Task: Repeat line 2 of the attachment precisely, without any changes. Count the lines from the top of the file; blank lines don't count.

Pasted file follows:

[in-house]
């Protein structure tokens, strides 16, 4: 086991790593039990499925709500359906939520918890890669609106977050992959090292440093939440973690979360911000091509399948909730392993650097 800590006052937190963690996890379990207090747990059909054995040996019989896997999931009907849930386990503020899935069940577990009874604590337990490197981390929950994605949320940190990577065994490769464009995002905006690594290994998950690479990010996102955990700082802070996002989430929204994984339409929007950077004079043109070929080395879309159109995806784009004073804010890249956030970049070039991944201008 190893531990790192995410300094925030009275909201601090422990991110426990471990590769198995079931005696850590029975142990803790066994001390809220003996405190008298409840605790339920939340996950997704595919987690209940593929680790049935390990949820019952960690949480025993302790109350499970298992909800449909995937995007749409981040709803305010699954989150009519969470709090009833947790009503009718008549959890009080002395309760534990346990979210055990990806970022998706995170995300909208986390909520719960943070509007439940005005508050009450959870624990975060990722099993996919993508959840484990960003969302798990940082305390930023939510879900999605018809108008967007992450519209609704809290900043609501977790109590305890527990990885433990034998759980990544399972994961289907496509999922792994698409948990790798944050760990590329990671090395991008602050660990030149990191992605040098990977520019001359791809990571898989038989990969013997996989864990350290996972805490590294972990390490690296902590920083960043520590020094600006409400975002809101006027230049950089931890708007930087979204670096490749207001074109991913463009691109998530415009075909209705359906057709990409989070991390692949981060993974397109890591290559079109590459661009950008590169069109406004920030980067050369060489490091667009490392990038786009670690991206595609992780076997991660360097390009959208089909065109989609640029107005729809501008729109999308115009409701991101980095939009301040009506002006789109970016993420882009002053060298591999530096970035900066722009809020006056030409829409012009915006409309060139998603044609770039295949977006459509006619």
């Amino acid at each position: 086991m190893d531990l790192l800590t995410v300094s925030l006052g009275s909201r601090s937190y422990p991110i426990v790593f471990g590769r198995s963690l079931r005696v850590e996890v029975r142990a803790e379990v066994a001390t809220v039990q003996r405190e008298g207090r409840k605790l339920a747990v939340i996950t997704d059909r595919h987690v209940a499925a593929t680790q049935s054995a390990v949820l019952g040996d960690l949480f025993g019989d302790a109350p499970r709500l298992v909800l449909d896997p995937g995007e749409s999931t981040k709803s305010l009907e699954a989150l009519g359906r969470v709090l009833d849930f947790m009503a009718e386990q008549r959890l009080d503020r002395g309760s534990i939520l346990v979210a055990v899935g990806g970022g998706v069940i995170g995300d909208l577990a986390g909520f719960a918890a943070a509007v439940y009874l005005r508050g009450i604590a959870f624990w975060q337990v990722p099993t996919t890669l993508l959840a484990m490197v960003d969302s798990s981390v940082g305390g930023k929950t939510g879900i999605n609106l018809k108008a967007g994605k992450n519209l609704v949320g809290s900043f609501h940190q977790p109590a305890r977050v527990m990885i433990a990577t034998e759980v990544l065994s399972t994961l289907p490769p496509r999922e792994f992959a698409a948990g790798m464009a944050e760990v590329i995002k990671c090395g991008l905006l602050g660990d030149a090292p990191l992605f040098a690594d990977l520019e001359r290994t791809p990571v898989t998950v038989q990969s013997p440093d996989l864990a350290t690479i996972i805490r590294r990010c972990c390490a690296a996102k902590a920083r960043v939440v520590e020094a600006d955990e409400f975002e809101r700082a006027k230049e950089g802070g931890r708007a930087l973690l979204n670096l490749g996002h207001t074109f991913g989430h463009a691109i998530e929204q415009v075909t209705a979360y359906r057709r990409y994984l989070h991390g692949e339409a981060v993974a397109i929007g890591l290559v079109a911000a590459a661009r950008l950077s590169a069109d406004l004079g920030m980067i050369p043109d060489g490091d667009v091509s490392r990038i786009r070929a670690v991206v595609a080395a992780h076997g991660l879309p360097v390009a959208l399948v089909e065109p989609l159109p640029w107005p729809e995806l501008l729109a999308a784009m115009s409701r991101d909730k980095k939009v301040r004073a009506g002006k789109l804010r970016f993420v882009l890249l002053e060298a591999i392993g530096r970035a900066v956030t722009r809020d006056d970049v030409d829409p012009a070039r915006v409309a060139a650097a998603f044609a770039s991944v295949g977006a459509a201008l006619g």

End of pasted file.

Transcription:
């Protein structure tokens, strides 16, 4: 086991790593039990499925709500359906939520918890890669609106977050992959090292440093939440973690979360911000091509399948909730392993650097 800590006052937190963690996890379990207090747990059909054995040996019989896997999931009907849930386990503020899935069940577990009874604590337990490197981390929950994605949320940190990577065994490769464009995002905006690594290994998950690479990010996102955990700082802070996002989430929204994984339409929007950077004079043109070929080395879309159109995806784009004073804010890249956030970049070039991944201008 190893531990790192995410300094925030009275909201601090422990991110426990471990590769198995079931005696850590029975142990803790066994001390809220003996405190008298409840605790339920939340996950997704595919987690209940593929680790049935390990949820019952960690949480025993302790109350499970298992909800449909995937995007749409981040709803305010699954989150009519969470709090009833947790009503009718008549959890009080002395309760534990346990979210055990990806970022998706995170995300909208986390909520719960943070509007439940005005508050009450959870624990975060990722099993996919993508959840484990960003969302798990940082305390930023939510879900999605018809108008967007992450519209609704809290900043609501977790109590305890527990990885433990034998759980990544399972994961289907496509999922792994698409948990790798944050760990590329990671090395991008602050660990030149990191992605040098990977520019001359791809990571898989038989990969013997996989864990350290996972805490590294972990390490690296902590920083960043520590020094600006409400975002809101006027230049950089931890708007930087979204670096490749207001074109991913463009691109998530415009075909209705359906057709990409989070991390692949981060993974397109890591290559079109590459661009950008590169069109406004920030980067050369060489490091667009490392990038786009670690991206595609992780076997991660360097390009959208089909065109989609640029107005729809501008729109999308115009409701991101980095939009301040009506002006789109970016993420882009002053060298591999530096970035900066722009809020006056030409829409012009915006409309060139998603044609770039295949977006459509006619």